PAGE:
Year of Publication

1987

Paper Type

Master's Thesis

College

College of Arts and Sciences

Degree Name

Master of Science in Criminal Justice (MSCJ)

Department

Criminology & Criminal Justice

Abstract

Research was completed on a 300-person sample of 1985 arrestees in Jacksonville, Florida. The original focus of the study was to explore the possible relationship between crime and chemical use. Data was obtained from forms that were routinely used in the jail booking and interview process. Two booking/intake forms were used: The Arrest and Booking Report and the Medical Screening Information (P-075) form. Only 24 arrestees in the 300-person sample admitted to using chemicals. Hence, the data did not support the hypothesis of this thesis that a correlational relationship exists between crime and chemical use. This researcher observed and interviewed medical personnel closely and reviewed both forms used in the study to determine why chemical use data was under-represented in the sample. Organizational and individual deviance by the medical staff was discovered. The nurses had not asked chemical use questions during a majority of the medical screening interviews.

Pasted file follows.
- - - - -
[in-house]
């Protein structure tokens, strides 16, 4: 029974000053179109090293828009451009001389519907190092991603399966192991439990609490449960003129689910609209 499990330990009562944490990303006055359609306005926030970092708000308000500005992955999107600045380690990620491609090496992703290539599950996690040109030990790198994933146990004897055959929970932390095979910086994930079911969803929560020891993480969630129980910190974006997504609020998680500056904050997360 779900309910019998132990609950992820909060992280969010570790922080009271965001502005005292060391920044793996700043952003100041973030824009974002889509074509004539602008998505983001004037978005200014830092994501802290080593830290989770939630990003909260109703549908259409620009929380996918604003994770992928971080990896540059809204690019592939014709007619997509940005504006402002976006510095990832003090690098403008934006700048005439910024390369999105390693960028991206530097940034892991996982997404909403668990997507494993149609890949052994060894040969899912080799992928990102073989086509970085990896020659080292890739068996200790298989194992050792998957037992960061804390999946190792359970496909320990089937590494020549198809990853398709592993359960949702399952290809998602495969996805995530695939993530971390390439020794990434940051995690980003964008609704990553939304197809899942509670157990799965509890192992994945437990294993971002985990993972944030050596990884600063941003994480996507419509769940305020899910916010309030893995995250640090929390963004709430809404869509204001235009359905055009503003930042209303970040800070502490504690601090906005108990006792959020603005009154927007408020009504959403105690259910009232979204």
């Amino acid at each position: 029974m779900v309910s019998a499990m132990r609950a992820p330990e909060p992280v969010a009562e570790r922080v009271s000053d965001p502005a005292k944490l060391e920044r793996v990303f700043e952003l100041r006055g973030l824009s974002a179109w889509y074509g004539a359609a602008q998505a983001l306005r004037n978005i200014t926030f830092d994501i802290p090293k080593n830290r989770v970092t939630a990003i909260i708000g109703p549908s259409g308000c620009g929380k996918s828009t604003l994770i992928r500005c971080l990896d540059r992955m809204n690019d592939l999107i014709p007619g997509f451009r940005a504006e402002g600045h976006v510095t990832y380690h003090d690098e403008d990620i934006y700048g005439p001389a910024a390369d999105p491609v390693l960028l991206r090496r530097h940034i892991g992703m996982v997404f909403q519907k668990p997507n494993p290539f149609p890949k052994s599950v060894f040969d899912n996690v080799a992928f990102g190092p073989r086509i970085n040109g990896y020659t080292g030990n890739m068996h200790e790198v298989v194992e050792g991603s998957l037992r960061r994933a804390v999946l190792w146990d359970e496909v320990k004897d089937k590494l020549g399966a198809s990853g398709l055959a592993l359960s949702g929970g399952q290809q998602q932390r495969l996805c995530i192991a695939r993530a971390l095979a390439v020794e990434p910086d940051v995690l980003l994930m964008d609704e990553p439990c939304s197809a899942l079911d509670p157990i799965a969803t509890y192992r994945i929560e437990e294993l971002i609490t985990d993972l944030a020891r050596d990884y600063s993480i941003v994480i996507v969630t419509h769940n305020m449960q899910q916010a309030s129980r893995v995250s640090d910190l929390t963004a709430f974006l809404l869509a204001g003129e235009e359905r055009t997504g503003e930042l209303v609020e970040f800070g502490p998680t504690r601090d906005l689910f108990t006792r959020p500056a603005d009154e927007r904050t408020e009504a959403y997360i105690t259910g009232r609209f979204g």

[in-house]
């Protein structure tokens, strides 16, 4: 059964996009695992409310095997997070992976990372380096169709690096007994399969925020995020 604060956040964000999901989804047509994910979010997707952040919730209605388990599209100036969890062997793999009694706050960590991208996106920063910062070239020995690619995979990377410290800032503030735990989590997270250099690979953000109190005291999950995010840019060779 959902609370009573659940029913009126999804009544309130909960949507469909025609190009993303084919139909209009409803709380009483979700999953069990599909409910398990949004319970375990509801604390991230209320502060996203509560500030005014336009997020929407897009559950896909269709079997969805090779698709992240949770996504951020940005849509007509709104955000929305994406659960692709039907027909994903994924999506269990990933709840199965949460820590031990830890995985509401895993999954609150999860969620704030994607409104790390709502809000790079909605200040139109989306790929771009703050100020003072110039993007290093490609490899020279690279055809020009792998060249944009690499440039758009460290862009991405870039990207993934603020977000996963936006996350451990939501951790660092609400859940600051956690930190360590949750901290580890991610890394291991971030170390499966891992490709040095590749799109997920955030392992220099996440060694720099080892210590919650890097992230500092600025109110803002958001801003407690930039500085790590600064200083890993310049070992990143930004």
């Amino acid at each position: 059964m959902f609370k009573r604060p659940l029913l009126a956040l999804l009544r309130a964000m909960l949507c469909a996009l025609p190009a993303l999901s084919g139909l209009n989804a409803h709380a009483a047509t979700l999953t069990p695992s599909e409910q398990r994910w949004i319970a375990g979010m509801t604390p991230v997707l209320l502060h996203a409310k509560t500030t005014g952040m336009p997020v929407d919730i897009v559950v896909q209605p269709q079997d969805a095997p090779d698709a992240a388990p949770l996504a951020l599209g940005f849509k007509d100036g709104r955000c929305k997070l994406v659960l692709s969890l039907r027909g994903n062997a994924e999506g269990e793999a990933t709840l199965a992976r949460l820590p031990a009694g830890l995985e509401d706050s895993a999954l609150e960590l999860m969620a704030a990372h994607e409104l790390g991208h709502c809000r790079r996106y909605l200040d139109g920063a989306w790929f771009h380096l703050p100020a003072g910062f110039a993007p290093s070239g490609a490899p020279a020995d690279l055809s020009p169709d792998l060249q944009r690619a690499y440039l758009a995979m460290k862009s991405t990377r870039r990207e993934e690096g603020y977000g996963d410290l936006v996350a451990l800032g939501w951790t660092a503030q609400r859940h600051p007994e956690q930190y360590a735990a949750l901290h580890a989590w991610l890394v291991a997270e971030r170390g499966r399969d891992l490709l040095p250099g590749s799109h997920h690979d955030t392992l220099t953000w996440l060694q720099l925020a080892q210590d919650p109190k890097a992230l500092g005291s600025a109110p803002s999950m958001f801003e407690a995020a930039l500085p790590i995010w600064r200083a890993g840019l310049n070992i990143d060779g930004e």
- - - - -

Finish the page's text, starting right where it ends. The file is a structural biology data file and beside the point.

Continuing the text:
Included in

Criminology Commons

Share

COinS